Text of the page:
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Boehner to campaign for House GOP candidates

Boehner to campaign for House GOP candidates
© Greg Nash

Former Speaker John BoehnerJohn Andrew BoehnerAre maskless House members scofflaws? Israel, Democrats and the problem of the Middle East Joe Crowley to register as lobbyist for recording artists MORE (R-Ohio) will travel the country this summer to campaign for House Republicans ahead of this year's midterm elections.

BoehnerJohn Andrew BoehnerAre maskless House members scofflaws? Israel, Democrats and the problem of the Middle East Joe Crowley to register as lobbyist for recording artists MORE plans to make at least seven stops on a bus tour starting in August, CNN reported Tuesday. The cross-country jaunt will mirror the bus tours he took while serving as a congressman and as Speaker.

“He likes getting out among the people, mixing it up and feeling the pulse of the nation, while supporting his former colleagues and the next generation of leaders,” Dave Schnittger, a spokesman for Boehner, told CNN.

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“This summer there’s both a demand for it and a renewed desire on his part,” he added.

Boehner represented a district in southwest Ohio for more than two decades. He served as Speaker from 2011 until his resignation in October 2015.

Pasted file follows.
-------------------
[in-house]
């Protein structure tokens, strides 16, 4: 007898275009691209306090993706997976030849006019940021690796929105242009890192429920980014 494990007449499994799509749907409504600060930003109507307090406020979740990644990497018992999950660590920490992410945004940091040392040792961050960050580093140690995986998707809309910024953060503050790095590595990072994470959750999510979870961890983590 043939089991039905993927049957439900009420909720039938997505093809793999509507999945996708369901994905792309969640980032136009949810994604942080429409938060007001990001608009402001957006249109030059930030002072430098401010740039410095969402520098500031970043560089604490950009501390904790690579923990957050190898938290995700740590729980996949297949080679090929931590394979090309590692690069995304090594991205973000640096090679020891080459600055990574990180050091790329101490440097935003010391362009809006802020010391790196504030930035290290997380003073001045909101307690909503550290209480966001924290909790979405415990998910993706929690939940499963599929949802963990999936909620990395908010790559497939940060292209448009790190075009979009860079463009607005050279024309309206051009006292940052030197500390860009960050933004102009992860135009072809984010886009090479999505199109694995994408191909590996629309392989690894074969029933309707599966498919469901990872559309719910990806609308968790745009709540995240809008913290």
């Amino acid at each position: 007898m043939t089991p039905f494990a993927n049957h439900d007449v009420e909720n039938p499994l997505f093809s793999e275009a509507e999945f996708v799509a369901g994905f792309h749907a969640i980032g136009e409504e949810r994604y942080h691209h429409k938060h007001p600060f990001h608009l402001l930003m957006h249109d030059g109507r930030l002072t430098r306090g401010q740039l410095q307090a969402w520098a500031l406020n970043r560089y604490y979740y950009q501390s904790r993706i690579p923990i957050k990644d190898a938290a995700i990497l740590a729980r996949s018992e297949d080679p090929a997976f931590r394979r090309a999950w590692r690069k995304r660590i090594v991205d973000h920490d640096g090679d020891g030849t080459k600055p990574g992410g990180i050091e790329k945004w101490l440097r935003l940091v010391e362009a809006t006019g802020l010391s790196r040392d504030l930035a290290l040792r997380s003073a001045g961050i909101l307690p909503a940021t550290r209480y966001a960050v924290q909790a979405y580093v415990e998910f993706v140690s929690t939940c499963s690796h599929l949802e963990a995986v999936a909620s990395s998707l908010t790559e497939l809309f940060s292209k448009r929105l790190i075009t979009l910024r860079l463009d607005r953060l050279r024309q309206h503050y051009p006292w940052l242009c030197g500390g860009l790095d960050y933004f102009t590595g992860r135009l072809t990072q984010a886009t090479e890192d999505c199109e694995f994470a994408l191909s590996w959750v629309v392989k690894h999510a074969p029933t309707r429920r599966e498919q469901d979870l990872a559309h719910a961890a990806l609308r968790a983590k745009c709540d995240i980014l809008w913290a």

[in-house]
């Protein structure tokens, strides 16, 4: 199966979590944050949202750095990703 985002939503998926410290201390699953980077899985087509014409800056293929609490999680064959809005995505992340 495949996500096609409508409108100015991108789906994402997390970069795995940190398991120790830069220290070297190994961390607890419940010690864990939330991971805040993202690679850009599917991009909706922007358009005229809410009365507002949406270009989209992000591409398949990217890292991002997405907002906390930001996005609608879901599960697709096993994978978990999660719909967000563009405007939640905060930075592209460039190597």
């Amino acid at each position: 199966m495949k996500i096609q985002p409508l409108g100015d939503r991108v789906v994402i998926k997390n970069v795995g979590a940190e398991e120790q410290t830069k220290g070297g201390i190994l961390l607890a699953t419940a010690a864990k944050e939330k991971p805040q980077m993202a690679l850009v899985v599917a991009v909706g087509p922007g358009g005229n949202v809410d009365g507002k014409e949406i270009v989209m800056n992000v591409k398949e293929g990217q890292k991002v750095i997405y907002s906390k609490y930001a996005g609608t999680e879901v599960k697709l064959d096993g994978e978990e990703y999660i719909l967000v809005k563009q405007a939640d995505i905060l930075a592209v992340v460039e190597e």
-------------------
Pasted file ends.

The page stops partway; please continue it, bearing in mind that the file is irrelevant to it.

Since leaving Congress, Boehner has maintained a relatively low profile. He was the subject of a wide-ranging Politico profile that was published last October in which he recounted his time in office and chided some former colleagues, specifically former Rep. Jason ChaffetzJason ChaffetzCongress's latest hacking investigation should model its most recent Fox News Audio expands stable of podcasts by adding five new shows The myth of the conservative bestseller MORE (R-Utah) and Rep. Jim JordanJames (Jim) Daniel JordanHouse Judiciary releases McGahn testimony on Trump Democrats control the language of politics and culture — but for how long? Democrats claim vindication, GOP cries witch hunt as McGahn finally testifies MORE (R-Ohio).

Republicans have acknowledged they may face potential losses in November's midterms, and multiple polls have shown Democrats with steady leads on the generic ballot.

Democrats need to net 24 seats in order to take back control of the House.